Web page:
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What is wrong with Rory McIlroy?
The 28-year-old native of Northern Ireland started the season ranked second in the world, but he hasn’t been playing like it and has slipped to fourth.
He has only played in only eight events this season, including just seven since the new year, because of a nagging rib injury that had led to back issues.
His best results have been tied for fourth in two of the tourneys, the last one in the Arnold Palmer Invitational back in March.
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The rib injury forced him to miss most of the first three months of 2017 and he also missed some time after he finished tied for 35th in the Players Championship.
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He took some time off after marrying fiancée Erica Stoll in April in what was described as the “wedding of the decade” at a castle in Ireland.
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It was preceded by tying for seventh place in the Masters, the only tournament victory he is missing in his attempt to record a career Grand Slam.
He also entered into a 10-year, $100 million deal in May with TaylorMade prior to the Players Championship to use the company’s clubs, ball and golf bag.
And he’s also engaged in some sparring with former PGA player Steve Elkington, who accused McIlroy in a Tweet of being “bored” with the game after he failed to make the cut in the U.S. Open for the second consecutive year. Elkington said without Tiger Woods to push him, McIlroy’s game has tapered off, noting he’s won four majors and earned $100 million.
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McIlroy tweeted he’s actually won closer to $200 million, adding: “not bad for a ‘bored’ 28-year old...plenty more where that came from.”
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And now comes word that the two-time PGA Tour Player of the Year and reigning FedEx Cup Champion has shut down his Twitter account, which has 3.15 million followers, largely because of the comments by Elkington. In advance of this week’s Irish Open, in which he is the defending champion, McIlroy was quoted in reports as saying he was bothered that a former Tour pro took aim at him.
“It's not what was said. It was who said it,” McIlroy said. “Anyone that's been in that environment should realize how hard golf is at times, and I think that’s the thing that got to me more than anything else. So, if that was written by a member of the media or something, I could let it slide because I can sort of say to myself they don't really know how it is and they don't know what you have to deal with. But a former player that has won a Major and been successful, that's sort of why it got to me and that’s why I sort of retaliated a little bit.”
McIlroy declared himself physically fit heading into the Irish Open, but it must be hard when you are one of the best in the game and you don’t know for certain about your health. Similar to many elite players, McIlroy has taken fitness to a high standard, something that Woods began, but which goes even further back to Gary Player. The difference is, McIlroy and Woods pumped significant iron to sculpt their bodies. Player was more about pushups and situps to get fit. He also lifted weights, but not compared to the current generation.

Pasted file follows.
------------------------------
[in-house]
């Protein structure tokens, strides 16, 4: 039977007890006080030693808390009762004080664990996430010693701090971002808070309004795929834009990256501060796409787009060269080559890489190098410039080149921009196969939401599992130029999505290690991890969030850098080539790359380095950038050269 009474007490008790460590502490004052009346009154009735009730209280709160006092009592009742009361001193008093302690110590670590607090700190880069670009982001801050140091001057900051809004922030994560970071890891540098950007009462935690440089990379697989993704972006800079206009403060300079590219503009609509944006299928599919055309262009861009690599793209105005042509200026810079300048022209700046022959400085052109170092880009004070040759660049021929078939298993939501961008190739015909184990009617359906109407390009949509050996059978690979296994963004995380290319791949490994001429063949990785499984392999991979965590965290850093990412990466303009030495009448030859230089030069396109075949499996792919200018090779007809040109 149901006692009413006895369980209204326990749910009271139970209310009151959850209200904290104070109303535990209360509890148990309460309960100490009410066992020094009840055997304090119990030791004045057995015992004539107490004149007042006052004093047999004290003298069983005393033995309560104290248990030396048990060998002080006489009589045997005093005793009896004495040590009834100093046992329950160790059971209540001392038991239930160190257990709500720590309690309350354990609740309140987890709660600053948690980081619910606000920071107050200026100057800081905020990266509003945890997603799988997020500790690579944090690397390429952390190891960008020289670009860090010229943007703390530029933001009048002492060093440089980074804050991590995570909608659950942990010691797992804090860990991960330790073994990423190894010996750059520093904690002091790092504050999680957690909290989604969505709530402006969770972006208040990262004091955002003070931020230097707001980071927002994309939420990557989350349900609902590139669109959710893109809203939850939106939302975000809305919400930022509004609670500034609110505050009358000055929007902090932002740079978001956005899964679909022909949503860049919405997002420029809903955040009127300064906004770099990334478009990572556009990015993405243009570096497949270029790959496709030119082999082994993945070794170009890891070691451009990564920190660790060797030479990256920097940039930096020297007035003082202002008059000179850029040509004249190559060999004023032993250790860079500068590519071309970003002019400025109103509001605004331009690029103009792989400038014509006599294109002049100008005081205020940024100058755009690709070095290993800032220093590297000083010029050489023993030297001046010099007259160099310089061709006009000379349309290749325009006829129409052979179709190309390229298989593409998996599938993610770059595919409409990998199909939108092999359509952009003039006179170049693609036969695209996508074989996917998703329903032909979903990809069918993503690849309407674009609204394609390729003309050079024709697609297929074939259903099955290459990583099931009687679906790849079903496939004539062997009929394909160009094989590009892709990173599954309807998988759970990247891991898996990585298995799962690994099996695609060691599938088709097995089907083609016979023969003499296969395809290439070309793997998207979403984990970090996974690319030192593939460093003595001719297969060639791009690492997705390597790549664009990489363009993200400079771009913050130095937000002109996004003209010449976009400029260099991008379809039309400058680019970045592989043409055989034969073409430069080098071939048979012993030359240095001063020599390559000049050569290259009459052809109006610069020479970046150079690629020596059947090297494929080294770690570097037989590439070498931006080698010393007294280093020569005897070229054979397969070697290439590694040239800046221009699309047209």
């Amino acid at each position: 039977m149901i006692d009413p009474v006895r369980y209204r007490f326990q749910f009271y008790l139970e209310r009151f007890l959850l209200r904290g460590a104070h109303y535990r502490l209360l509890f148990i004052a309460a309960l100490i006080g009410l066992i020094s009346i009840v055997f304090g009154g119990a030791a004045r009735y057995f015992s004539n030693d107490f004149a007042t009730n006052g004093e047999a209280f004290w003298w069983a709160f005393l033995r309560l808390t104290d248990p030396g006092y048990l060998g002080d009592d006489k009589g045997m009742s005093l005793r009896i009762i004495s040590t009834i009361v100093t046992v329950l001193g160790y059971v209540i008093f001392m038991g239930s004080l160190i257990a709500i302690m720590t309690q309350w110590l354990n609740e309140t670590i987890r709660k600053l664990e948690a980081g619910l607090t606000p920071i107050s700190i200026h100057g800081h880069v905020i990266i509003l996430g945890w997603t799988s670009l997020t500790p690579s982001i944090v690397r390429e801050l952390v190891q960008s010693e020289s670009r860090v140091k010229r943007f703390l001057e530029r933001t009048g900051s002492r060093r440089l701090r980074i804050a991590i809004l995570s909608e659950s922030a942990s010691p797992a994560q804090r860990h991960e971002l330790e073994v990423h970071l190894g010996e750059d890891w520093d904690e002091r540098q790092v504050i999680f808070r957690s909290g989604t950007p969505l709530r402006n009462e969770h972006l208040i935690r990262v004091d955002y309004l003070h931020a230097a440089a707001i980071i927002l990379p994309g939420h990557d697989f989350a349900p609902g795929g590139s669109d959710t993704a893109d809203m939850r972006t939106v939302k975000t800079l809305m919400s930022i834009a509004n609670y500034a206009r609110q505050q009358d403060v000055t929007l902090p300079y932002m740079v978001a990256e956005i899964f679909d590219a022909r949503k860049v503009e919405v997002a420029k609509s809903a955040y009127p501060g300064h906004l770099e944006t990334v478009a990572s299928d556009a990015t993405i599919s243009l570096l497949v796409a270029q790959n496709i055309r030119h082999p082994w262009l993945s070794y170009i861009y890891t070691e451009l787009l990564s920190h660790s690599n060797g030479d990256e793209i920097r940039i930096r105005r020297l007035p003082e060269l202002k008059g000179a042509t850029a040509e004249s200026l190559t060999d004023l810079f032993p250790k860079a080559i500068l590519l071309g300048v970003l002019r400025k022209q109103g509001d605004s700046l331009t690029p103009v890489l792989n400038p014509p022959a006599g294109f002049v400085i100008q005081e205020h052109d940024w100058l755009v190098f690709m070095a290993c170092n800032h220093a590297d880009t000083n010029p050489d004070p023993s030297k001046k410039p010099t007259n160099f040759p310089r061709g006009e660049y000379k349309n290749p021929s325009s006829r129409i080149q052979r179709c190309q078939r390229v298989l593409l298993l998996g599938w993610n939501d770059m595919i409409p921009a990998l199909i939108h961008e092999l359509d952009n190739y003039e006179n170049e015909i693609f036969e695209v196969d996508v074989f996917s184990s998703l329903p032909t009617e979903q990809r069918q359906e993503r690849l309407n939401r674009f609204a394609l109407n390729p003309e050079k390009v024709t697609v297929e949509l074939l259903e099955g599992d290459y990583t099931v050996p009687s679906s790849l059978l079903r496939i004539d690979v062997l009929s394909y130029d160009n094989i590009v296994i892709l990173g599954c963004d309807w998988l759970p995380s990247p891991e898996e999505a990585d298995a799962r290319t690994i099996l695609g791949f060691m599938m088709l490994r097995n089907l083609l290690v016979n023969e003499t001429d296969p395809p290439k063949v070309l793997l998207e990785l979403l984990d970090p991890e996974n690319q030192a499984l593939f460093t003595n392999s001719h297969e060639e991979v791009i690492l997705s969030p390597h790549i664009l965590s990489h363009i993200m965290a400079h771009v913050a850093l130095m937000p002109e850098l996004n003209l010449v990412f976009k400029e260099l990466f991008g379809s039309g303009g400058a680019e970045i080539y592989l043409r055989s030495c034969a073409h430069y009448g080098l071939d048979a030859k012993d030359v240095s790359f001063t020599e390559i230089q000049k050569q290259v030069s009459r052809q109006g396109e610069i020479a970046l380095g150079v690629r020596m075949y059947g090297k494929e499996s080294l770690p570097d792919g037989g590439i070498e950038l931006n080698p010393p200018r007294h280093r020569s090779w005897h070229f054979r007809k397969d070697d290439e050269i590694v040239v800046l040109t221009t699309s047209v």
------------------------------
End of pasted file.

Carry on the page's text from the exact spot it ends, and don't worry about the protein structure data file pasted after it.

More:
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The combination of the incredible torque he put into his swing eventually broke down Woods’ body. Whether the same is true for McIlroy is uncertain. Back woes have been the undoing of many great athletes because it’s something that can never truly be healed, at least not with some concern about a recurrence, due to the strain on the muscles and ligaments. As we saw too often with Woods, anything can trigger the problem.
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But you wonder if mentally and emotionally McIlroy is bothered. His game is not at level it has been in the past, and when a former PGA Tour player takes a shot at you, seemingly out of the blue, that can cause an emotional bruising.
And McIlroy is adjusting to new equipment and a new ball, subtle little things that can have an impact, too.
Marriage might also enter into it. After all, that is a significant change in anyone’s life.
Collectively, McIlroy is facing the biggest challenge of his life. Back in 2014, he rode the crest of his best season, winning the PGA Championship and the Open Championship. As the schedule moves closer to the Open, McIlroy will be a focal point.
What happens in the Irish Open could be a harbinger of what’s to come in the Open and, perhaps, the rest of the season.
McIlroy has a legion of fans and has never been shy about expressing opinions – i.e. not wanting to play in the Olympics or even watching it on TV – or embracing the warm feelings of fans or stoking their negative fire. He is a true character of the sport. Now he will need to focus and pick up his game.
Being the fourth-ranked player in the world is no slouch, but he’s been the best and undoubtedly wants to reclaim that.
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